Sometimes focusing on the leaf color in just one tree can be dramatic.
Sometimes focusing on the leaf color in just one tree can be dramatic.
Golden aspen leaves and the forest...makes it easy to imagine a fairy path.
Golden aspen leaves and the forest...makes it easy to imagine a fairy path.

The Story Behind Lichen

You can find many types of lichen growing on the rocks at Golden Gate State Canyon park.
You can find many types of lichen growing on the rocks at Golden Gate State Canyon park.

One of the first questions I got when I worked at the Denver Botanic Gardens was "How fast does lichen grow?" It was tricky to find in those days before the internet, but I'm proud to tell you I found the answer: 1 X 10 with an exponent of -14. Extremely slowly. So this lichen has likely been around hundred of years.

You may know that lichen is a composite of algae or bacteria (or both) and fungus. But did you know that children's author Beatrix Potter (of Peter Rabbit fame) was the first to figure this out? She was quite the amateur naturalist. She even wrote a paper to present at the Linnean Society of London, but they didn't allow women in their organization. So, she had to give it to a man to read to them.

So unfair! On the other hand, how many people remember anyone from the Linnean Society of London? Now who remembers Peter Rabbit? Maybe she got the upper hand in the end.

Another View, Farther Down Beaver Trail

Here is another scene you can capture as you hike down along the ridge on Beaver Trail.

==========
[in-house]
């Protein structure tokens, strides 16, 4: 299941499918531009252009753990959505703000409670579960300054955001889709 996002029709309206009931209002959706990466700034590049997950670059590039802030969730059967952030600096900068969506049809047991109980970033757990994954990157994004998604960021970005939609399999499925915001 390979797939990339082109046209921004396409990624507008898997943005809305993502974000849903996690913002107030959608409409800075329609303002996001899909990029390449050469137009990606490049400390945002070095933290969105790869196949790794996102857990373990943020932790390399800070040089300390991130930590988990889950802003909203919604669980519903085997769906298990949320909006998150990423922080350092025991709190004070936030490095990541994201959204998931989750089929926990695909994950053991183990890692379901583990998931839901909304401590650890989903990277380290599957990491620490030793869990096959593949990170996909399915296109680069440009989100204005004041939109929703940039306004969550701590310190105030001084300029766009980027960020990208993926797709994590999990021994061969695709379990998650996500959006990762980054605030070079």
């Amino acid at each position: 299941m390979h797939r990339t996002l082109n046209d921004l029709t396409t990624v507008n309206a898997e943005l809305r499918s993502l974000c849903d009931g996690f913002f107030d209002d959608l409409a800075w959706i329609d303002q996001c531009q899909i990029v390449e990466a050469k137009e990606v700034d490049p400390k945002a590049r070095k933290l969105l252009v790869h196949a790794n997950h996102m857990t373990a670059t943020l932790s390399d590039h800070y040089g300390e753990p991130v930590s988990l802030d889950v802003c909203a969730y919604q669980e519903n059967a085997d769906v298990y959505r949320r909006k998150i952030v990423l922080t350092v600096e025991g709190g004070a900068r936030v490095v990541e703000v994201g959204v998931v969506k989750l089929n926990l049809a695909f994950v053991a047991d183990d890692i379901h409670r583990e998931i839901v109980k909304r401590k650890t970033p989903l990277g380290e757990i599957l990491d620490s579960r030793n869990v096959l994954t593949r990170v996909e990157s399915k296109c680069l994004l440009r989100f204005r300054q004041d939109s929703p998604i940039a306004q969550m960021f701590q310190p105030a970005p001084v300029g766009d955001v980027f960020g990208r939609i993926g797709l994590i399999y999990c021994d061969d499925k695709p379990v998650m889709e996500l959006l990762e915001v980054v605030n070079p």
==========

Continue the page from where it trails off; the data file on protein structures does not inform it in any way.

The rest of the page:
Here is another scene you can capture as you hike down along the ridge on Beaver Trail.

End of the Trail

Near the trail head, a nice specimen of Colorado's state tree, the blue spruce.
Near the trail head, a nice specimen of Colorado's state tree, the blue spruce.

A Successful Hike of Beaver Trail at Golden Gate State Park

Now it’s 2.8 miles later, and you are back where you started. Remember, all these photos were taken the first weekend of October, and there was still a fair amount of color left. An early freeze or strong windstorm might move the peak season earlier. Here are some helpful links that talk about when you can expect to see the colors turn in the Rocky Mountains and include some other places to view the fall leaves.

Fall Color in Colorado Through the Eyes of a Renowned Photographer

Colorado Autumn
Colorado Autumn

John Fielder is THE name in Colorado photography, and it seems he has been almost everywhere in the state. This book is about 80 pages of his favorites over the last 20 years. I like that's it's not a huge coffee-table book, but a more manageable size to peruse.

 

After looking at the spread on pages 42-43, I've decided I definitely need to make a trip to Horse Ranch Park below Kebler Pass in the Gunnison National Forest in the fall. Beautiful reds, oranges, yellows and greens with rugged peaks as a backdrop.

A Nice Little Video Introduction to Golden Gate Canyon State Park

Another Short Video About Fall Colors at Golden Gate Canyon

Questions & Answers

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      • Adele Jeunette profile imageAUTHOR

        Adele Jeunette 

        3 years ago

        You pay a $7.00 fee for the day. If you're camping, I'm not sure if you have to pay that fee, but you do have to pay for a campsite, cabin, yurt or guesthouse. The fees are pretty reasonable.

      • Happy Moment profile image

        James 

        3 years ago from The Eastern Bypass

        The place looks very beautiful. I really like the mix of colors. What are the entry requirements?